Dynamic Media also refers to the business unit that I am a part of here at Adobe which includes all the digital video and audio products, Flash authoring, Flash Media Server, and a few other things.
This is the second time around for Dynamic Media as a phrase at Adobe. Back in the late 90's we branded our first video suite as the "Dynamic Media Collection". I was one of the advocates for that name which was met with quite a bit of resistance. Many people thought it was a bad name because it didn't "test well". Few customers knew what it meant. My argument was that not knowing what it meant was ok, as it gave us the opportunity to define it, and we needed to be patient until the term began to take root.
What goes around comes around. Welcome to my world of Dynamic Media. I don't know exactly where I'll be going with this blog, but I do know where I won't be going. I won't be writing about Static Media.
January 15, 2007
Ask Me About My Monkey
It was a busy week at Macworld. Lots of gawking/worshipping of the iPhone encased in glass. Lots of iPod accessories. Premiere Pro and Photoshop CS3 won "Best of Show" Awards. I didn't know the right people to get invited to any of the cool parties, but I did enjoy good food, ambience, and company at Farmer Browns, Bong Su, South Park Cafe, and Chez Papa.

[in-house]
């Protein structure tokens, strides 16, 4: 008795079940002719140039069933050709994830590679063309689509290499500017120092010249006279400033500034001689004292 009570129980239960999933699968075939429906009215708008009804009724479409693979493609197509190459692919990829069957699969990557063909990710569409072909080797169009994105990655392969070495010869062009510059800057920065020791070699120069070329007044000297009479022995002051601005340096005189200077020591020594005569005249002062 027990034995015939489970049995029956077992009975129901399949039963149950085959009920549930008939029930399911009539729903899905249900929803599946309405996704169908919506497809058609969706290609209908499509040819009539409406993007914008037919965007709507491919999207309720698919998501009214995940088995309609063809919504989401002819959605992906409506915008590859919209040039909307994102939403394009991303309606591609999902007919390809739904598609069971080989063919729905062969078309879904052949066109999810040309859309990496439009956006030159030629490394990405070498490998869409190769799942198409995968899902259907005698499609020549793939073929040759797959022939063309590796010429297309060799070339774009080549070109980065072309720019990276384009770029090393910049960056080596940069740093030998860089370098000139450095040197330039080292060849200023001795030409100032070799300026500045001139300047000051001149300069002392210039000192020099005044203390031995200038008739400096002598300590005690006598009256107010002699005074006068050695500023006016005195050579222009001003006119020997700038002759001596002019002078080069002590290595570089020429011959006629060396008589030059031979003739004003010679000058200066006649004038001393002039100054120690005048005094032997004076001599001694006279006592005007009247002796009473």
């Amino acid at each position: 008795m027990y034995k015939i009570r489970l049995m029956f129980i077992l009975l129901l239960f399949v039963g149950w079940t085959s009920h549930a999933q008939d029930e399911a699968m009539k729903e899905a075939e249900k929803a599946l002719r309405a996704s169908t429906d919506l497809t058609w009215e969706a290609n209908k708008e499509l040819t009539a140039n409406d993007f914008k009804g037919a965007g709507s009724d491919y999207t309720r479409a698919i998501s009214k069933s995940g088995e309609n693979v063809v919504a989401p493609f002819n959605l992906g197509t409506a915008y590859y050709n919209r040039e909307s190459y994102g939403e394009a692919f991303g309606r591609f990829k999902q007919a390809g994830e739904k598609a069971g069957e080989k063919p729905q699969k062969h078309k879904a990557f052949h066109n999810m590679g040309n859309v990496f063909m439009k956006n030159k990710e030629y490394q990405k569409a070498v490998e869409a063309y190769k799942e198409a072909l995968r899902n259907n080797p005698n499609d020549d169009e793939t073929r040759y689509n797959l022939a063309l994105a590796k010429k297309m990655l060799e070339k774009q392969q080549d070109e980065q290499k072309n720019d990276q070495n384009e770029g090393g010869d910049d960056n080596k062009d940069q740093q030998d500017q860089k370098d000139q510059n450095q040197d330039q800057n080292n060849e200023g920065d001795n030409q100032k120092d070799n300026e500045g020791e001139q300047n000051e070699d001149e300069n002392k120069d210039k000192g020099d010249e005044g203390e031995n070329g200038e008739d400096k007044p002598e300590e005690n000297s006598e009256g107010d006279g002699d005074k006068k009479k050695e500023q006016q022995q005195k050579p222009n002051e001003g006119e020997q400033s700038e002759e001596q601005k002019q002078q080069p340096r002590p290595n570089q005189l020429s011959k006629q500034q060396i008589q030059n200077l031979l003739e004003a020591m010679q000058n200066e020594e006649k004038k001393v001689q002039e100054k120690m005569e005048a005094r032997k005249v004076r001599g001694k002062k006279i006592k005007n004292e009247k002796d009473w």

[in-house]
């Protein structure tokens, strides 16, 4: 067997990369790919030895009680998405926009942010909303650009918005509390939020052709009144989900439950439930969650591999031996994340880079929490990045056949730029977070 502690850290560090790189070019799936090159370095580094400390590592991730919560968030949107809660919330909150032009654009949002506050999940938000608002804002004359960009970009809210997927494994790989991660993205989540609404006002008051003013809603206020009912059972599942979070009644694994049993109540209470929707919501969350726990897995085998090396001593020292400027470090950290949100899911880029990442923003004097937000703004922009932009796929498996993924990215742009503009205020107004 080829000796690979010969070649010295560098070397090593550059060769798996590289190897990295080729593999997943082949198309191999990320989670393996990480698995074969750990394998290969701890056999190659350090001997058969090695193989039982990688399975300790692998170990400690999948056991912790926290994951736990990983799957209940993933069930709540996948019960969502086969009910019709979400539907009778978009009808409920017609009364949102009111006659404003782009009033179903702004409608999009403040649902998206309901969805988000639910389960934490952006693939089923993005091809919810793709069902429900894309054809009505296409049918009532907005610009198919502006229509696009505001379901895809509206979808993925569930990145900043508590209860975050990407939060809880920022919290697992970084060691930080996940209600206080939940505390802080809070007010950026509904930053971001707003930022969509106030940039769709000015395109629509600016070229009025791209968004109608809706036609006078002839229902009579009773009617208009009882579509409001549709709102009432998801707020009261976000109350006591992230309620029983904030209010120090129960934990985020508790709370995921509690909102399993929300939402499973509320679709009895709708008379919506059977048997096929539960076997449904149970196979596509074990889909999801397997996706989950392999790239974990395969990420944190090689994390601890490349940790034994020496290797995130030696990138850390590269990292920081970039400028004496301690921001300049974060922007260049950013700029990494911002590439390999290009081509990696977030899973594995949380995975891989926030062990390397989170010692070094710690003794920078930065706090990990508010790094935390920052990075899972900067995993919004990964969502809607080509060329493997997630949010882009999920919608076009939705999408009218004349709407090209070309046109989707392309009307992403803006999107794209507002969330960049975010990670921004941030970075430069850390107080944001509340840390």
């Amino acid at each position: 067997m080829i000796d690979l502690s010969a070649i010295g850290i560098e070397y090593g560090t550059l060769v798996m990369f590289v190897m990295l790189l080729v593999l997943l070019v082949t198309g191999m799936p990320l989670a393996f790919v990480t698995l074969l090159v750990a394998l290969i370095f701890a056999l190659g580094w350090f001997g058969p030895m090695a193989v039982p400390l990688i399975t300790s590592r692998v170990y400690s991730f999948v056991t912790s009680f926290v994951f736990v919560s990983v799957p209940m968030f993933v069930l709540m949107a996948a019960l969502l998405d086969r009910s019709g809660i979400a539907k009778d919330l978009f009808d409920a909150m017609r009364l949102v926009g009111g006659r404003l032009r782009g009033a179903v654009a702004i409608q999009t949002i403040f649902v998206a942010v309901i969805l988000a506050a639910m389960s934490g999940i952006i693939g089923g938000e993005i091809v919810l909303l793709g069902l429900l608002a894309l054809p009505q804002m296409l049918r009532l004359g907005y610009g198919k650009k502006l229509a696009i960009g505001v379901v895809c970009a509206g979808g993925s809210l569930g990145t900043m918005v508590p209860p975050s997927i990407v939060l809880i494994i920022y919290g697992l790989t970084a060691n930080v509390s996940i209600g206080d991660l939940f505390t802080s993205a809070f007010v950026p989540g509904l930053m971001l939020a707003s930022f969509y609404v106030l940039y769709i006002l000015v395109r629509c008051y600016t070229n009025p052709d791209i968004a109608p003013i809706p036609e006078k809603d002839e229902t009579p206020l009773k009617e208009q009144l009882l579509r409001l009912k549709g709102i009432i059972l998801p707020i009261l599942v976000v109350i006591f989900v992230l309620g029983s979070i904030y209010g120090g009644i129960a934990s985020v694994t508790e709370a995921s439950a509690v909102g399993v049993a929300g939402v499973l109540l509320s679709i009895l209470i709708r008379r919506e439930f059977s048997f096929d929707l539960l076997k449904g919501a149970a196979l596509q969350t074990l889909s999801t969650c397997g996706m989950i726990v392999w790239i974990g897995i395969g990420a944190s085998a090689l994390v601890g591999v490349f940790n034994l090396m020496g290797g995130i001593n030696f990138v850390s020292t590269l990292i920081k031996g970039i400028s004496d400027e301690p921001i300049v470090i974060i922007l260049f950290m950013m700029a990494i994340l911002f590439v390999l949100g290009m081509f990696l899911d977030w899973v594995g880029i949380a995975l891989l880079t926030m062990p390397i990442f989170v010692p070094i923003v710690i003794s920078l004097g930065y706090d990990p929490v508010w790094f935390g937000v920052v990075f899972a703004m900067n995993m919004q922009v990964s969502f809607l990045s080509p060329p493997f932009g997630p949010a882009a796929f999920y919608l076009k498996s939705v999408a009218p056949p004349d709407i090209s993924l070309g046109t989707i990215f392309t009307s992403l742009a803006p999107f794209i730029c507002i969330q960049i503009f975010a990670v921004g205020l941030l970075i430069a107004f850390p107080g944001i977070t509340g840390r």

As far as other exhibitors go, here are three that caught my attention:
KB Covers had a cool keyboard cover with AE shortcuts on it.
Ex-Cinder was showing Morph Age the most interesting morphing software I've seen since Elastic Reality. They also have a tracking product called Magnet but it wasn't clear to me what it offered that wasn't already available in After Effects and other compositing apps.
Other than that it was a light show for pro video related software and hardware.
January 4, 2007
An Active Day for Mac Users
It's been an active day in terms of discussion, analysis, and commentary about our announcement to bring the Adobe Production Studio to the Mac. Over on MacRumors.com the score as of this writing is 85 positive and 25 negative ratings. Many folks would characterize this as a good reception to the announcement, and I would tend to agree that overall the response has been extremely positive. But I have perfectionist tendencies (a strength and a weakness. TIP: perfectionism is a great answer to job interview questions probing into weaknesses, certainly better than saying, "I'm unorganized and have trouble prioritizing my work"). As a result I am not satisfied with anything less than stellar results.